Faces From The Past-xxiii

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A number of people who attended the opening of Mamzelle Champagne at the roof theatre of Madison Square Garden noted the arrival of Mr. and Mrs. Harry Kendall Thaw and their two male guests. Young Mrs. Thaw, the former show eirl Evelyn Nesbit, was well known as one of the beauties of New York, and her husband, the thirty-five-year-old heir to a Pittsburgh rail and coke fortune, had achieved notoriety as an irresponsible playboy who was continually in the news: he once drove an automobile through a display window; he tried to ride a horse into an exclusive club that had blackballed him from membership; he reportedly gave an elaborate dinner in Paris at which the only guests were women of questionable reputation and the favors were pieces of jewelry; at another of his parties music had been provided by John Philip Sousa’s entire band.

On that opening night—June 25, 1906— Mamzelle Champagne dragged badly (Mrs. Thaw described it as “putrid”), but no one seems to have observed Thaw leaving his table. When a member of the cast began singing “I Could Love a Million Girls,” three pistol shots suddenly cracked, and the audience whirled around to see a man slump in his chair and slide to the floor, silver and glassware crashing about him. Standing beside him, Harry Thaw held a pistol in the air as if to signal the end of the deadly business; then he walked back and joined his wife and friends.

“Good God, Harry!” she cried, “What have you done?”

“It’s all right, dear,” he replied, kissing her. “I have probably saved your life.”

At that, a fireman on duty at the Garden disarmed Thaw and a policeman led him to the elevator. Behind them the panicky crowd and the girls from the chorus clustered around the fallen man. Lying dead in a pool of blood, his face blackened beyond recognition by powder burns, was Stanford White, fifty-two-year-old man about town (a “voluptuary,” some called him) and America’s most famous architect, whose proudest achievement was Madison Square Garden.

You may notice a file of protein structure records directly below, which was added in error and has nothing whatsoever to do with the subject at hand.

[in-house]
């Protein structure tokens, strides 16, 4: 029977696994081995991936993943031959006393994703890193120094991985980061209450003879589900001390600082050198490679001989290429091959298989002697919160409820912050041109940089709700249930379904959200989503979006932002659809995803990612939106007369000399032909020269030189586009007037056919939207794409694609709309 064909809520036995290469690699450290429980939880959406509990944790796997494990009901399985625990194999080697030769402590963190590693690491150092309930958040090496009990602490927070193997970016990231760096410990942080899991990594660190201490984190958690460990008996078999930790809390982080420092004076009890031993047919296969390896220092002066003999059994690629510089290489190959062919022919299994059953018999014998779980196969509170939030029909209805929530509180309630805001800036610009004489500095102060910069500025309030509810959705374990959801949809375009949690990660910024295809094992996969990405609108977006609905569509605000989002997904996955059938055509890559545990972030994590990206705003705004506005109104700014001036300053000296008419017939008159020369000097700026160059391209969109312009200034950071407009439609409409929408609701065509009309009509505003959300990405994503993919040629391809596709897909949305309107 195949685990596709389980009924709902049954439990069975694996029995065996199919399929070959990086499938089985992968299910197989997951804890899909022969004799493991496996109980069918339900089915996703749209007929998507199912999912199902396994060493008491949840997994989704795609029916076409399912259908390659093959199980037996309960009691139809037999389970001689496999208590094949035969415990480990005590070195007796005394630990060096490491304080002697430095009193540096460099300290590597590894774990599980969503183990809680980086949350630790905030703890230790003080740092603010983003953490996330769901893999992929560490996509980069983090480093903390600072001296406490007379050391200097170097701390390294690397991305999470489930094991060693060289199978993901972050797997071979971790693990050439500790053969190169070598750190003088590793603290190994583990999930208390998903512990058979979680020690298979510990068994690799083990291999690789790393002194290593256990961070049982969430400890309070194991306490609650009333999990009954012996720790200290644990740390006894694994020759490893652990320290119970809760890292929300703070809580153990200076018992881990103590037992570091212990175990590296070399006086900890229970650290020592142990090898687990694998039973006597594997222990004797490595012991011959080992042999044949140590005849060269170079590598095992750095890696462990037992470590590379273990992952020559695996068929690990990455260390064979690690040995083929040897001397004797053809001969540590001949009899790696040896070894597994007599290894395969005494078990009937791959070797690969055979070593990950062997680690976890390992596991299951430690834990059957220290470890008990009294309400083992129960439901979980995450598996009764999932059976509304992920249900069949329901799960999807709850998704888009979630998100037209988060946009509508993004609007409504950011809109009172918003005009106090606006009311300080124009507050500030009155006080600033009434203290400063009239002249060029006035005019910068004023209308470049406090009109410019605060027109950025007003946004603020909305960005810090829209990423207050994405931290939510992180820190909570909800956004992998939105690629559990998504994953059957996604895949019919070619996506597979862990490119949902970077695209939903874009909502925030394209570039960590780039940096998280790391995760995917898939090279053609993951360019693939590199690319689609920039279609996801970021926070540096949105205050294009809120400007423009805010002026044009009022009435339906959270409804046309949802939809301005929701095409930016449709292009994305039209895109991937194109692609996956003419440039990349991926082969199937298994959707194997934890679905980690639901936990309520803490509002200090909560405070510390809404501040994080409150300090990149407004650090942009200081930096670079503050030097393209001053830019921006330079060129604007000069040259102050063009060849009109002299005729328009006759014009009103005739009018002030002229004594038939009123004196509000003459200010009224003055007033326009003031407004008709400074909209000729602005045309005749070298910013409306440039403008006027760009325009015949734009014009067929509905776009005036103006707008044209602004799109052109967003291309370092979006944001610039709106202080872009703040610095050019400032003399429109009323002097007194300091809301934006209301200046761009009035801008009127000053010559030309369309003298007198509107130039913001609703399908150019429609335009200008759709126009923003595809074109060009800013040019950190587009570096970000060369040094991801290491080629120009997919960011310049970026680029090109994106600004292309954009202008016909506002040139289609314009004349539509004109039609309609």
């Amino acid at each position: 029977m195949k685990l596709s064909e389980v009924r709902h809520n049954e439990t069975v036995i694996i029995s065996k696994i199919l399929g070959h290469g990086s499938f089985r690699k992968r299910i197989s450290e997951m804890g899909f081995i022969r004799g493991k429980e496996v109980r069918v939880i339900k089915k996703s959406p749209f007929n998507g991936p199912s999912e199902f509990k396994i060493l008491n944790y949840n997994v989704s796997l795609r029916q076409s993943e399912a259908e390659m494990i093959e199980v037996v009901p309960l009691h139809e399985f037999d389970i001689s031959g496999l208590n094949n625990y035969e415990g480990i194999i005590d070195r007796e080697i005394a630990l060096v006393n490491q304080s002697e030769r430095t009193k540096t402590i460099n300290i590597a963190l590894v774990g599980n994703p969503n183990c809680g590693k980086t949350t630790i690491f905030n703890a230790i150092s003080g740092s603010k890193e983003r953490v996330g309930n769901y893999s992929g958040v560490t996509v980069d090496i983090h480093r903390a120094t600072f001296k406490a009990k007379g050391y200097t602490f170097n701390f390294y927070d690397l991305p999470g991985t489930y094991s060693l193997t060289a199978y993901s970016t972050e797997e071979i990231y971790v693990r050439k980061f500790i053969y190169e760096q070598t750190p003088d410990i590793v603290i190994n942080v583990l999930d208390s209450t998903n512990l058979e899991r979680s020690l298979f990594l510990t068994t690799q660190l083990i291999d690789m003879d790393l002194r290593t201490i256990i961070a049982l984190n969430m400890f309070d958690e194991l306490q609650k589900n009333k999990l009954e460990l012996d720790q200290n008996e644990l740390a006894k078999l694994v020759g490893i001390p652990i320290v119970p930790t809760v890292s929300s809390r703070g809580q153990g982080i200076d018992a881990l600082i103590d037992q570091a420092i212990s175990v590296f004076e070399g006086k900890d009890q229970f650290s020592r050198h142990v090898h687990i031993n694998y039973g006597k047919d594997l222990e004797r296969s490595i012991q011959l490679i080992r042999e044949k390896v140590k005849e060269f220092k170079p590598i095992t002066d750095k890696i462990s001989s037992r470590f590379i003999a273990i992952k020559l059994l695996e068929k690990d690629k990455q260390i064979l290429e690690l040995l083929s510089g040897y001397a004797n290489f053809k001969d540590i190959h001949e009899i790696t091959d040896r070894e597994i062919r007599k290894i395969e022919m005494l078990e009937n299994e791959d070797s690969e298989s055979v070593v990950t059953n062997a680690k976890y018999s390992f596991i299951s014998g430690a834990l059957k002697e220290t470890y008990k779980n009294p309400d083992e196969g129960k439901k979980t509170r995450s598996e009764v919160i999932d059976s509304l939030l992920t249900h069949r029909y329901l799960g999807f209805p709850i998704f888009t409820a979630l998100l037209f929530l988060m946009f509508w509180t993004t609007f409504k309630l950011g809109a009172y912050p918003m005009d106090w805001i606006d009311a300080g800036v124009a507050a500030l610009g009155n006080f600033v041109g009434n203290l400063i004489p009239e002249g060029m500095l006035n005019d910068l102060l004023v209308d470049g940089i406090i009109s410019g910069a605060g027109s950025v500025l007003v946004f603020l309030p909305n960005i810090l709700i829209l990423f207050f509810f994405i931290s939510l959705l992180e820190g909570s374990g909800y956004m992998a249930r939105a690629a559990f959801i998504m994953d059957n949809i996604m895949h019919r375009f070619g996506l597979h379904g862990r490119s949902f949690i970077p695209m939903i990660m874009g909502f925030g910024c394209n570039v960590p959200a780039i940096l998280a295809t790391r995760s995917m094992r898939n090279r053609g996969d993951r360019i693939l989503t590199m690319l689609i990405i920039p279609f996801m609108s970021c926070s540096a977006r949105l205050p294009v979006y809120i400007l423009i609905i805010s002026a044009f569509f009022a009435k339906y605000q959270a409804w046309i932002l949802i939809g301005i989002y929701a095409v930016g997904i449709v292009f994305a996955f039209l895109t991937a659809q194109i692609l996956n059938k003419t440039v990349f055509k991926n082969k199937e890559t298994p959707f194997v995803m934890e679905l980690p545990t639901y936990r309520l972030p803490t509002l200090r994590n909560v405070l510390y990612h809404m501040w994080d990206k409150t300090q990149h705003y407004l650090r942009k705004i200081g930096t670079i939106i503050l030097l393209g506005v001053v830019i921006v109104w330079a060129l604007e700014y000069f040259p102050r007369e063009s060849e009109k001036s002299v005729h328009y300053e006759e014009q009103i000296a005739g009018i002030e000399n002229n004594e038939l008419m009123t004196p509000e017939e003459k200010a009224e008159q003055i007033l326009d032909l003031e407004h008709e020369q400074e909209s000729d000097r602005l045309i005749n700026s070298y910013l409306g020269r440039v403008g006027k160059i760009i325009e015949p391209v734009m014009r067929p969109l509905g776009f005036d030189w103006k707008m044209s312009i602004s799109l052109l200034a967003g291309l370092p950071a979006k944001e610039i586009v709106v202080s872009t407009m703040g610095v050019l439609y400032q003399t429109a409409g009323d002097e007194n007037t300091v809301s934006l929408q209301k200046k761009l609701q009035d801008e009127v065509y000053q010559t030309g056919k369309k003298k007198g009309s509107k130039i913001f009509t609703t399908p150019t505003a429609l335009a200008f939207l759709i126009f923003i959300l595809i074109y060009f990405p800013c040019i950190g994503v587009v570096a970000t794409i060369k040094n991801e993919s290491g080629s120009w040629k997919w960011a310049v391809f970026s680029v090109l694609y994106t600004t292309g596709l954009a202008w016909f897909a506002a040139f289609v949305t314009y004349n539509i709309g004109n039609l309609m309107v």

Six months later the most sensational trial in the country’s history began, a trial that revealed to plain people everywhere the hypocrisy of Victorian morality. Although Thaw was on trial for his life, the high moment of drama came when Evelyn Nesbit Thaw was called to testify. Ten thousand jammed the streets to see her—a twenty-two-yearold girl who looked sixteen (“the most exquisitely lovely human being I ever looked at,” wrote Irvin S. Cobb)—and a shocked nation began to witness what one commentator called “the vivisection of a woman’s soul.”

Evelyn, it was clear, had come a long way from Tarentum, Pennsylvania, where she was born. Detail by lurid detail, the prosecution took her through the story of how she had hecome an artist’s model at fourteen, then a show girl with the hit musical Florodora . Along with other prominent New York men, Stanford White had arranged to meet her, and in his apartment one night, she said, he gave her drugged champagne and ravished her. After she became his mistress, White delighted in setting her naked on a red velvet swing and pushing her so high her feet touched a Japanese parasol that hung from the ceiling. In 1903 she left White for Thaw and went on the first of two premarital trips to Europe with him. She returned home alone, took up with White again, and revealed to him the sadistic brutality she had suffered at Thaw’s hands after he learned of her relationship with White. Then—despite all she had discovered about the unbalanced Thaw—she left for Europe with him again. As most reporters perceived, it was Evelyn, not her husband, who was on trial: the prosecutor stated in his summation that she was a “tigress between two men, egging them on. To Thaw she said White had wronged her. To White she said Thaw had beaten her with a whip.” Since White was married and could not give her respectability, she had decided in 1905 to marry Thaw. A year later her husband, who went into paroxysms of rage at the mention of White’s name, could stand his jealous doubts no longer and killed the architect.

Three and a half months after the trial began it ended with a hung jury; so nine months later the whole sordid tale was recited before another jury, which concluded that the defendant was not guilty, on grounds of insanity. But the judge, declaring Thaw a manic-depressive and dangerous to the public safety, committed him to the Matteawan State Hospital for the Criminal Insane. Much of the next fifteen years he spent in asylums; in 1924 he was released and lived in semiseclusion, except for occasional colorful encounters with police and press, until his death in 1947.

For Evelyn, the years that followed the trial were all downhill: squabbles with Thaw and his family over money, affairs with other men, divorce, suicide attempts, night-club acts that took her into ever tawdrier cabarets, run-ins with the curious and the police. Through it all she made a living recalling her vicissitudes and the sensational trial in different versions of her “own true story.” In 1934 she told it again in a book, Prodigal Days , and in 1955 she was hired as “technical consultant” for a motion picture, The Girl in the Red Velvet Swing , which purported to be her life story. Finally, at eighty-two, she died in a convalescent home, all too aware that for the lovely young girl life had ended that night sixty years ago at the roof garden. “Stanny White was killed,” she said, “but my fate was worse. I lived.”

Richard M. Kelchum